For some time now, some of my on-line friends have advised me to provide a version of CassidySlangScam without the invective aimed at Cassidy and his supporters. In response to that advice, I am working on providing a glossary of the terms in Cassidy’s ludicrous book How The Irish Invented Slang with a short, simple and business-like explanation of why Cassidy’s version is wrong.
In his etymological hoax, how the Irish Invented Slang, the late Daniel Cassidy claimed that pussy in the sense of a vulva comes from the use of pusa in the plural to mean vagina in Irish. (He was unable to provide any proof that this expression pusa actually existed in Irish with the meaning of vagina.) Pussy in the sense of ‘Don’t be a pussy’ is apparently (according to Cassidy), nothing directly to do with vaginas and not directly linked to his imaginary word pusa, meaning vagina. It comes from pusachán or pusaire meaning a cry-baby or a whimperer. Not only is there no evidence at all in support of this theory, strangely, there is no reference to people being referred to as a pusser or a pussahawn in American slang, and the phrase ‘Don’t be a pussy’ was unknown in Ireland until Hollywood made us aware of it.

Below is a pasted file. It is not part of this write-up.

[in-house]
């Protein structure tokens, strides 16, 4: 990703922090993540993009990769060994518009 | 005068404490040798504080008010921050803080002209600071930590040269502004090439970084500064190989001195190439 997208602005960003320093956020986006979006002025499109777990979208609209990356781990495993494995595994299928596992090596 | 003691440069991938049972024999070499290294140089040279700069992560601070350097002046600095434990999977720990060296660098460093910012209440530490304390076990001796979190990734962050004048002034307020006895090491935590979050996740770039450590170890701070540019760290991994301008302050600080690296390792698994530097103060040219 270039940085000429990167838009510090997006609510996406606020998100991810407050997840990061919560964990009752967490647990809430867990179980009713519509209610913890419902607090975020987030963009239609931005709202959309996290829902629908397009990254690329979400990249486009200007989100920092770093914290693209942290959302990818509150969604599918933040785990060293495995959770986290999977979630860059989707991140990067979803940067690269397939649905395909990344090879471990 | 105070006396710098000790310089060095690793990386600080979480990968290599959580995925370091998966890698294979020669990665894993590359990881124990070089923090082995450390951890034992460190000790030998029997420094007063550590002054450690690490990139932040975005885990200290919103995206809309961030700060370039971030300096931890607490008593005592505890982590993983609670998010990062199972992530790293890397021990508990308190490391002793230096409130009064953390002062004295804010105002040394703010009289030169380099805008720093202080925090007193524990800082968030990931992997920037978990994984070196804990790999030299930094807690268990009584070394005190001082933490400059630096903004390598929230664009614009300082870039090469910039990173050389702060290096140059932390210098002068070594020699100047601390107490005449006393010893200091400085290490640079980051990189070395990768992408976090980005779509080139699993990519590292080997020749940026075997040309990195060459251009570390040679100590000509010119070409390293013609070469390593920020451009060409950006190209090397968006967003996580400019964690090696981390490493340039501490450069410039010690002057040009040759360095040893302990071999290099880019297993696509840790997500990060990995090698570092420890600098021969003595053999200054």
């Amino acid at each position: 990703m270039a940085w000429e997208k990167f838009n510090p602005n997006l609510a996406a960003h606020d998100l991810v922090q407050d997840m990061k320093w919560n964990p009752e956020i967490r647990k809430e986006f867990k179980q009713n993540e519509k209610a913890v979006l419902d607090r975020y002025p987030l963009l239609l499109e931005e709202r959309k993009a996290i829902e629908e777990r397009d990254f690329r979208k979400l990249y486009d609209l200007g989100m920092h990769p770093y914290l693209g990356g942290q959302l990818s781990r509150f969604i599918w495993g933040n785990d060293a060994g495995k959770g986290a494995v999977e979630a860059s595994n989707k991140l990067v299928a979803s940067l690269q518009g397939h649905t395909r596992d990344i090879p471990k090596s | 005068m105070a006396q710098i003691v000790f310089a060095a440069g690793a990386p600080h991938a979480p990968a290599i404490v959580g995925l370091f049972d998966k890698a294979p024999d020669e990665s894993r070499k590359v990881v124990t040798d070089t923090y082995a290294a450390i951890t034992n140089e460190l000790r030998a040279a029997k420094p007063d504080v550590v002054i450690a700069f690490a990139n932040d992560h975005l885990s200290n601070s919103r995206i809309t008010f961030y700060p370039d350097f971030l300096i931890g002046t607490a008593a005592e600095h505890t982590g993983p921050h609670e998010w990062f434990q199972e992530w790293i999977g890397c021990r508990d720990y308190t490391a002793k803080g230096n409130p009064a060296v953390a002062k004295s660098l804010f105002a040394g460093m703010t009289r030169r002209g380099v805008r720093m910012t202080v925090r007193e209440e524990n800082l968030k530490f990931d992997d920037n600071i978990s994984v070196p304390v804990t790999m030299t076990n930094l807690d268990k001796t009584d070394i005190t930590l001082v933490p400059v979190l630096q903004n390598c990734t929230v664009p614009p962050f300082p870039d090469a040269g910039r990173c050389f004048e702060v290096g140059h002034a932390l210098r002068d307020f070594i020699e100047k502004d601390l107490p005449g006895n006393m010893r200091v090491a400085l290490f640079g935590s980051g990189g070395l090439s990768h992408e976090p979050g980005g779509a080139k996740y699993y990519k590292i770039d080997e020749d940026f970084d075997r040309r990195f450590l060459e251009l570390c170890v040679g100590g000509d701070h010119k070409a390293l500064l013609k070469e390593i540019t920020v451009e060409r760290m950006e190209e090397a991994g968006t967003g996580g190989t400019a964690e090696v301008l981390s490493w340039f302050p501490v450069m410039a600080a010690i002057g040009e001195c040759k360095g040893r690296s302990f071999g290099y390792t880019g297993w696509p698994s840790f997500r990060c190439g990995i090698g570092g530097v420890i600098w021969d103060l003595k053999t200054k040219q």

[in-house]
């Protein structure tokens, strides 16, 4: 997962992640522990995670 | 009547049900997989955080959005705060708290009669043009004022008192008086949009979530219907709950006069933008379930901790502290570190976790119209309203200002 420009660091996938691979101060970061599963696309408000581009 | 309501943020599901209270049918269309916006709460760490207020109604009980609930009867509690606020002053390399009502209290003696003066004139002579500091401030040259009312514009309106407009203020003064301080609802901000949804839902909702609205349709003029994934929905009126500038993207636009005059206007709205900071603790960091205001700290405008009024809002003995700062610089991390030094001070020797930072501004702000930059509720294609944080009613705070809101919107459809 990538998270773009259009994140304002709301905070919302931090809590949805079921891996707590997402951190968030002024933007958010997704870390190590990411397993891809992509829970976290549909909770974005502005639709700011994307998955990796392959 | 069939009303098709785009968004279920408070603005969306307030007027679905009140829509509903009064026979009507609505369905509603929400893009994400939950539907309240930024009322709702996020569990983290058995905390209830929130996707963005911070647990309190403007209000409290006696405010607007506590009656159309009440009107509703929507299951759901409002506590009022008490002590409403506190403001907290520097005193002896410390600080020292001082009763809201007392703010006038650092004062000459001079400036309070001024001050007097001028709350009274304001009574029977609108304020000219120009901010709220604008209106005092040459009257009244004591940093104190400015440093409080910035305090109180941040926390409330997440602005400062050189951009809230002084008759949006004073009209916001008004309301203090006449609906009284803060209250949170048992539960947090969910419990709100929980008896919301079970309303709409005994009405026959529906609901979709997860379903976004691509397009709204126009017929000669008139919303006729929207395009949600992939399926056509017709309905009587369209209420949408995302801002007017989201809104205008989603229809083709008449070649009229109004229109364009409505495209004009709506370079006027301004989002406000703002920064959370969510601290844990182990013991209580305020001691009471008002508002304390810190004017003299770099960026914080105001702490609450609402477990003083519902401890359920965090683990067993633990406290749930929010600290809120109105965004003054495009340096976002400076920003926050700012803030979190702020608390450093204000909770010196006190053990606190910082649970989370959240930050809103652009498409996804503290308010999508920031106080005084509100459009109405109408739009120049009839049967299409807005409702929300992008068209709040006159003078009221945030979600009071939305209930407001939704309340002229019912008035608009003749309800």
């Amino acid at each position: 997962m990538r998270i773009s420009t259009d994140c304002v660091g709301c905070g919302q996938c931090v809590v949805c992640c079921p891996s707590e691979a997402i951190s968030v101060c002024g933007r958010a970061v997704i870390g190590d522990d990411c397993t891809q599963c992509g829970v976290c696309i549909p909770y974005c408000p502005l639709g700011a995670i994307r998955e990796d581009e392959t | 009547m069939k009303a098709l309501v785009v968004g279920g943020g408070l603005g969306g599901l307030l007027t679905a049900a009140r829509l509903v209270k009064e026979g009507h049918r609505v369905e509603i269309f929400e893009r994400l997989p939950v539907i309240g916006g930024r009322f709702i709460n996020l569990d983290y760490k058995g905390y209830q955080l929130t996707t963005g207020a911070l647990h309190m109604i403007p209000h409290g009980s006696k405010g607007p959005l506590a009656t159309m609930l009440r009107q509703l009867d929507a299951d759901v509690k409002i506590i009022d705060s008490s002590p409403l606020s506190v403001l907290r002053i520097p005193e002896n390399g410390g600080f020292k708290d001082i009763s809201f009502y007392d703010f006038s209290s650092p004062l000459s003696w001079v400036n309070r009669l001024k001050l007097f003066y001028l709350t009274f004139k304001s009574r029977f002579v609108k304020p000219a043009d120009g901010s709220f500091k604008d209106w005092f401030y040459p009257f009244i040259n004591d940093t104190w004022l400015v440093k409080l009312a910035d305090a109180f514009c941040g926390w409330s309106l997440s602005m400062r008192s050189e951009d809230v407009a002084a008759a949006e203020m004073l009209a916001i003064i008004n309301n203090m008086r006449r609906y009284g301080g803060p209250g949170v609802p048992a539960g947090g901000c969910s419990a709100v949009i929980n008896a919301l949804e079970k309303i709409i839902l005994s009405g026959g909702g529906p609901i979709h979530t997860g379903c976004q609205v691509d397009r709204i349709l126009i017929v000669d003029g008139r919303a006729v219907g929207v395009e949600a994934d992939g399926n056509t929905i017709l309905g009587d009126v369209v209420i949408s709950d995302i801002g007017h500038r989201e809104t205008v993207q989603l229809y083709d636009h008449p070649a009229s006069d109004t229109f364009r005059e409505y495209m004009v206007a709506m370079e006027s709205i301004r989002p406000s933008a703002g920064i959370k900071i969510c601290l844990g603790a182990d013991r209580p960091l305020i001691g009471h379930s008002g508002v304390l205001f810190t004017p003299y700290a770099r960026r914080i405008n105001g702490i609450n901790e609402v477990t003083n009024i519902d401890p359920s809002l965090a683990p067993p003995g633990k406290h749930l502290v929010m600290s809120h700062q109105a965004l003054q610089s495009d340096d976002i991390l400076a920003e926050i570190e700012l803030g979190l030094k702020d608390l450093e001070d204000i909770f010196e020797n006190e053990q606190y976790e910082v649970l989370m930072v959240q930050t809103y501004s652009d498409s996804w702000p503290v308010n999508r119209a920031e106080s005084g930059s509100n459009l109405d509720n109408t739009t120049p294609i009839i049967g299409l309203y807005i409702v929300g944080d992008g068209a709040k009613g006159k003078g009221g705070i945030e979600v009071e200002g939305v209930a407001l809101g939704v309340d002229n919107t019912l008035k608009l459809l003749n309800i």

Pussy is an ancient English expression for a vagina, and in America males who are regarded as weak or effeminate are traditionally insulted by comparing them to a vagina. (In fact, in Irish the same is true – the term piteog, which literally means a little vagina, is used by ignorant Irish speakers of males considered effeminate or gay.)